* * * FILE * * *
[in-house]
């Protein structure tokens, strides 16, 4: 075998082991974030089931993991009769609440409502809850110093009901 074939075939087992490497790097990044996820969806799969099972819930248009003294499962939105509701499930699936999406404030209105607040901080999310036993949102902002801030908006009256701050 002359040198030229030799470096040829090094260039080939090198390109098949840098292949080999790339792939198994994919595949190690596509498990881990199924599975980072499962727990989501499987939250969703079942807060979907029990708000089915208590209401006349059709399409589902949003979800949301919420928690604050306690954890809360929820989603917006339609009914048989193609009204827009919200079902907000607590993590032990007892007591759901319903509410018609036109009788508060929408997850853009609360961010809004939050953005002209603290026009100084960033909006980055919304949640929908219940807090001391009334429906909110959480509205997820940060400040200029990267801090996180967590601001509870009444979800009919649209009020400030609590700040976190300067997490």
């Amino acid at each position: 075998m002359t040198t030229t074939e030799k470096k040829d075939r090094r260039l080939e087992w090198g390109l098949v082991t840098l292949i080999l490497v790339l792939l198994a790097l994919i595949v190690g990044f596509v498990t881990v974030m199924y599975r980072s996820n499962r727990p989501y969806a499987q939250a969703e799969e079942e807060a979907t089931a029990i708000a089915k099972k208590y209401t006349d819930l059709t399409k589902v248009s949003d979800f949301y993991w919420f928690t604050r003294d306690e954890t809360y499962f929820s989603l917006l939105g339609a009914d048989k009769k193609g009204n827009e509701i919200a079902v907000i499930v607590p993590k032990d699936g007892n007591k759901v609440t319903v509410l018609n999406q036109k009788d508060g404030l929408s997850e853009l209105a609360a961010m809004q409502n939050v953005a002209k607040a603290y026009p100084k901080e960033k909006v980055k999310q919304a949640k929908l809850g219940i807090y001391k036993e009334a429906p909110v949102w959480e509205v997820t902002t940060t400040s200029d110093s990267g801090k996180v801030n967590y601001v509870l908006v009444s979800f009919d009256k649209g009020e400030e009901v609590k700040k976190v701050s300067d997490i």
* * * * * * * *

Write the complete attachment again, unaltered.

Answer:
[in-house]
């Protein structure tokens, strides 16, 4: 075998082991974030089931993991009769609440409502809850110093009901 074939075939087992490497790097990044996820969806799969099972819930248009003294499962939105509701499930699936999406404030209105607040901080999310036993949102902002801030908006009256701050 002359040198030229030799470096040829090094260039080939090198390109098949840098292949080999790339792939198994994919595949190690596509498990881990199924599975980072499962727990989501499987939250969703079942807060979907029990708000089915208590209401006349059709399409589902949003979800949301919420928690604050306690954890809360929820989603917006339609009914048989193609009204827009919200079902907000607590993590032990007892007591759901319903509410018609036109009788508060929408997850853009609360961010809004939050953005002209603290026009100084960033909006980055919304949640929908219940807090001391009334429906909110959480509205997820940060400040200029990267801090996180967590601001509870009444979800009919649209009020400030609590700040976190300067997490």
């Amino acid at each position: 075998m002359t040198t030229t074939e030799k470096k040829d075939r090094r260039l080939e087992w090198g390109l098949v082991t840098l292949i080999l490497v790339l792939l198994a790097l994919i595949v190690g990044f596509v498990t881990v974030m199924y599975r980072s996820n499962r727990p989501y969806a499987q939250a969703e799969e079942e807060a979907t089931a029990i708000a089915k099972k208590y209401t006349d819930l059709t399409k589902v248009s949003d979800f949301y993991w919420f928690t604050r003294d306690e954890t809360y499962f929820s989603l917006l939105g339609a009914d048989k009769k193609g009204n827009e509701i919200a079902v907000i499930v607590p993590k032990d699936g007892n007591k759901v609440t319903v509410l018609n999406q036109k009788d508060g404030l929408s997850e853009l209105a609360a961010m809004q409502n939050v953005a002209k607040a603290y026009p100084k901080e960033k909006v980055k999310q919304a949640k929908l809850g219940i807090y001391k036993e009334a429906p909110v949102w959480e509205v997820t902002t940060t400040s200029d110093s990267g801090k996180v801030n967590y601001v509870l908006v009444s979800f009919d009256k649209g009020e400030e009901v609590k700040k976190v701050s300067d997490i």